I recently noticed a paradox when it comes to mitzvos bein adam lachaveiro (interpersonal mitzvos). What is the purpose of such mitzvos? To develop feelings of love and caring toward others; to expand our natural focus on ourselves to include others. Does the lishmah (lit: for itself) mean doing the mitzvah for the sake of doing a mitzvah? If it does, then we are not focusing on caring for other people, we are focusing on Hashem. On the other hand, if we define lishmah as being “for the purpose for which we were given the mitzvah (as best we can understand it)”, we would conclude that mitzvah bein adam lachaveiro “for itself” means doing it without thought to its being a mitzvah. As I said, a paradox.(Along these lines are the Chessed Projects many girl schools require. Obviously the point is that “from doing it not lishmah, one is brought to doing it lishmah.” But what is the school trying to encourage?)The paradox seems to be addressed by the Torah by giving two overarching principles that motivate chessed. The first is “ve’ahavta lerei’akha kamokha — and you shall love your neighbor as yourself.” The other is “vehalakhta bidrakhav — and you shall walk in His ways”, to which Chazal comment (Sifri ad loc, among many other places), “Just as He is described as Merciful, so too must you be merciful. Just as He is described as Kind, so must you too be kind. Etc….”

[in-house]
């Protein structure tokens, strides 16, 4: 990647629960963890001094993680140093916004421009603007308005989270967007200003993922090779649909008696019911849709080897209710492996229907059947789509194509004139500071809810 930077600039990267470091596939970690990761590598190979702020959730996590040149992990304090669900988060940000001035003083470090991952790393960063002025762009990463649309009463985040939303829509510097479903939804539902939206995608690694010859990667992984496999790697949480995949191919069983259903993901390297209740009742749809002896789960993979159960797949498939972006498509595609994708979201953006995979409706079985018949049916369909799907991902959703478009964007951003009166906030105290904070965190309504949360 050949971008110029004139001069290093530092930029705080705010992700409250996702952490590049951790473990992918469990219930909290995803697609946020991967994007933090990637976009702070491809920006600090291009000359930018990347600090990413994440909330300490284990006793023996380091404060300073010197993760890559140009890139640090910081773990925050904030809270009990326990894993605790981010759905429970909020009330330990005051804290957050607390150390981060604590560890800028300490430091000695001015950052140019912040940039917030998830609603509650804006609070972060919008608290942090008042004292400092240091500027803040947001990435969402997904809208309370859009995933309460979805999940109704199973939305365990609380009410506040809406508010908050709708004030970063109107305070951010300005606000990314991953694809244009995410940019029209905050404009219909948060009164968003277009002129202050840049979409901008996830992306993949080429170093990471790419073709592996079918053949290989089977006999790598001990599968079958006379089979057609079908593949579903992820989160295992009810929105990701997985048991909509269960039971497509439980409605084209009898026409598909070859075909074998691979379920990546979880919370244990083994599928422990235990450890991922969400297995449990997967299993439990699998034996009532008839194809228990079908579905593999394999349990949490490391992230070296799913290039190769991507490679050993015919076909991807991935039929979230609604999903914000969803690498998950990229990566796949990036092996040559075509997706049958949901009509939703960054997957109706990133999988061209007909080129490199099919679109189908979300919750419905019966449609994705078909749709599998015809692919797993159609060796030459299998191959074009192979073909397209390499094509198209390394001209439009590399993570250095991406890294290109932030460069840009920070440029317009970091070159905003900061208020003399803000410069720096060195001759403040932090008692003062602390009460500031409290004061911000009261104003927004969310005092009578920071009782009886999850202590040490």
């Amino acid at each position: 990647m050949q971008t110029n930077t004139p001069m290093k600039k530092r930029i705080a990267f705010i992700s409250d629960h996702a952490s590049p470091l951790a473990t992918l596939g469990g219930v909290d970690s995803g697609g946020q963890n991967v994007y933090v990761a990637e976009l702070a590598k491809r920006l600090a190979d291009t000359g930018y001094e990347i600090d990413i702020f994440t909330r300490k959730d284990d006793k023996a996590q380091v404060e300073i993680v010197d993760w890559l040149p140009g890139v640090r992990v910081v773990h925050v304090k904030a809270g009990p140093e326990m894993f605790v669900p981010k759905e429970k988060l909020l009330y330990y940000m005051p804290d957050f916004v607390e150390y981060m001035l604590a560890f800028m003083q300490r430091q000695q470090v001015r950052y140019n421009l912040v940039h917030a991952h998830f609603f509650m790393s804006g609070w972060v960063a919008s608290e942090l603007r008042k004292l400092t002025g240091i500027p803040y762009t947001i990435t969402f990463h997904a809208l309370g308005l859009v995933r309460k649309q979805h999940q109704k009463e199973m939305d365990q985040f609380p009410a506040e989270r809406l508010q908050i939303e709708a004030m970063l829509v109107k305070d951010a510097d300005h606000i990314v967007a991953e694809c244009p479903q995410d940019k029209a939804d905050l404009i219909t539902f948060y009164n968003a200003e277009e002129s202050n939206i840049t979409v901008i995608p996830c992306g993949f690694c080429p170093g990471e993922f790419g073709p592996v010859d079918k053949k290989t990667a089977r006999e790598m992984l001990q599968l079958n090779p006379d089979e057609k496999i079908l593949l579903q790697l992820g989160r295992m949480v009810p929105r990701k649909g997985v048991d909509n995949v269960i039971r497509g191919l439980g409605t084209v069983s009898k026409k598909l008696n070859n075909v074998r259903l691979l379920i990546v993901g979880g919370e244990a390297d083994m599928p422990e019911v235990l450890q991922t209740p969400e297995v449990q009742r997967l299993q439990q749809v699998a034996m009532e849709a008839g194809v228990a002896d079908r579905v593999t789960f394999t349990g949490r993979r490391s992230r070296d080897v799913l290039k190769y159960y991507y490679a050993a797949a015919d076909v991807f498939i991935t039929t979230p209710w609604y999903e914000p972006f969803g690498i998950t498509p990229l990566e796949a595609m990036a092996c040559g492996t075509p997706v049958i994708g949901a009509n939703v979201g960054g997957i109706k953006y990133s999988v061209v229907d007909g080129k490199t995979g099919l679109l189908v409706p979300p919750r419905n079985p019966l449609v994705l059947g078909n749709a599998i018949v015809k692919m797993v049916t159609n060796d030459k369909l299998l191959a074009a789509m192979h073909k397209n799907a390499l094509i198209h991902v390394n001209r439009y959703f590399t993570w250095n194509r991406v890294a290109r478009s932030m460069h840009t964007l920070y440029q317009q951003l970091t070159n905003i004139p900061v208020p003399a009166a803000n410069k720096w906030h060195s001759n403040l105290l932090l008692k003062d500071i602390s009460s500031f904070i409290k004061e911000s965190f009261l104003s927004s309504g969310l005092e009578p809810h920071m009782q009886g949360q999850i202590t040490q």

(Note that the Sifri does not actually call G-d “kind” or “merciful”. The Sifri clearly is ascribing the attributes to our perception of Hashem, not to Hashem Himself. See “The Attributes of G-d“.)
Ve’ahavta obligates us to act out of love for the other. Vehalakhta, out of love for and obedience to G-d. Which one is fulfilling in a given act, which could mean both as well, could very well depend on the intent of the person.